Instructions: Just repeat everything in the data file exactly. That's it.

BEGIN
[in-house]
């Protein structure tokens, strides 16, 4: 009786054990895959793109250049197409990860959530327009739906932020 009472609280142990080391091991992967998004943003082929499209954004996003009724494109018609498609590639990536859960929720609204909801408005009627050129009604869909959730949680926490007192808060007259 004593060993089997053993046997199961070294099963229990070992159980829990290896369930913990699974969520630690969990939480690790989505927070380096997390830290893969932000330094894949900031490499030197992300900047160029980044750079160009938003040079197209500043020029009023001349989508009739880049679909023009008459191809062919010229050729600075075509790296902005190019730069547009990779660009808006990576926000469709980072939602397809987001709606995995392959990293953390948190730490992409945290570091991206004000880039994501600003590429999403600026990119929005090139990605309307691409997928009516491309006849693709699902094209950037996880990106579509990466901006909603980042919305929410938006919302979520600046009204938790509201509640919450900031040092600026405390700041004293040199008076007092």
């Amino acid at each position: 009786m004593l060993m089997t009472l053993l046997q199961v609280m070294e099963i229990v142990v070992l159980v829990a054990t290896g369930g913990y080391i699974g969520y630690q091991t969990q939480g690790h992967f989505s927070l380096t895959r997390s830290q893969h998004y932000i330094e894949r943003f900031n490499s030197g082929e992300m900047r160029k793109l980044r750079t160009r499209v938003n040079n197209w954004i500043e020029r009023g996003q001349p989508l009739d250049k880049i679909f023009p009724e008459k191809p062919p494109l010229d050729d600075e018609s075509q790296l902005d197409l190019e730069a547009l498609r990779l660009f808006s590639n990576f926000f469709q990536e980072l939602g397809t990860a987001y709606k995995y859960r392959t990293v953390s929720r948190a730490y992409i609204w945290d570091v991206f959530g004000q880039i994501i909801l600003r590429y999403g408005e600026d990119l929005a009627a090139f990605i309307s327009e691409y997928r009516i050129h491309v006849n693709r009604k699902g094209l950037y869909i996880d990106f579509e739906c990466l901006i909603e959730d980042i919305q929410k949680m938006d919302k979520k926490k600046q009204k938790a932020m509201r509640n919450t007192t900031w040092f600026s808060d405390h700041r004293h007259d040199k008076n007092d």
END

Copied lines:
[in-house]
């Protein structure tokens, strides 16, 4: 009786054990895959793109250049197409990860959530327009739906932020 009472609280142990080391091991992967998004943003082929499209954004996003009724494109018609498609590639990536859960929720609204909801408005009627050129009604869909959730949680926490007192808060007259 004593060993089997053993046997199961070294099963229990070992159980829990290896369930913990699974969520630690969990939480690790989505927070380096997390830290893969932000330094894949900031490499030197992300900047160029980044750079160009938003040079197209500043020029009023001349989508009739880049679909023009008459191809062919010229050729600075075509790296902005190019730069547009990779660009808006990576926000469709980072939602397809987001709606995995392959990293953390948190730490992409945290570091991206004000880039994501600003590429999403600026990119929005090139990605309307691409997928009516491309006849693709699902094209950037996880990106579509990466901006909603980042919305929410938006919302979520600046009204938790509201509640919450900031040092600026405390700041004293040199008076007092």
């Amino acid at each position: 009786m004593l060993m089997t009472l053993l046997q199961v609280m070294e099963i229990v142990v070992l159980v829990a054990t290896g369930g913990y080391i699974g969520y630690q091991t969990q939480g690790h992967f989505s927070l380096t895959r997390s830290q893969h998004y932000i330094e894949r943003f900031n490499s030197g082929e992300m900047r160029k793109l980044r750079t160009r499209v938003n040079n197209w954004i500043e020029r009023g996003q001349p989508l009739d250049k880049i679909f023009p009724e008459k191809p062919p494109l010229d050729d600075e018609s075509q790296l902005d197409l190019e730069a547009l498609r990779l660009f808006s590639n990576f926000f469709q990536e980072l939602g397809t990860a987001y709606k995995y859960r392959t990293v953390s929720r948190a730490y992409i609204w945290d570091v991206f959530g004000q880039i994501i909801l600003r590429y999403g408005e600026d990119l929005a009627a090139f990605i309307s327009e691409y997928r009516i050129h491309v006849n693709r009604k699902g094209l950037y869909i996880d990106f579509e739906c990466l901006i909603e959730d980042i919305q929410k949680m938006d919302k979520k926490k600046q009204k938790a932020m509201r509640n919450t007192t900031w040092f600026s808060d405390h700041r004293h007259d040199k008076n007092d």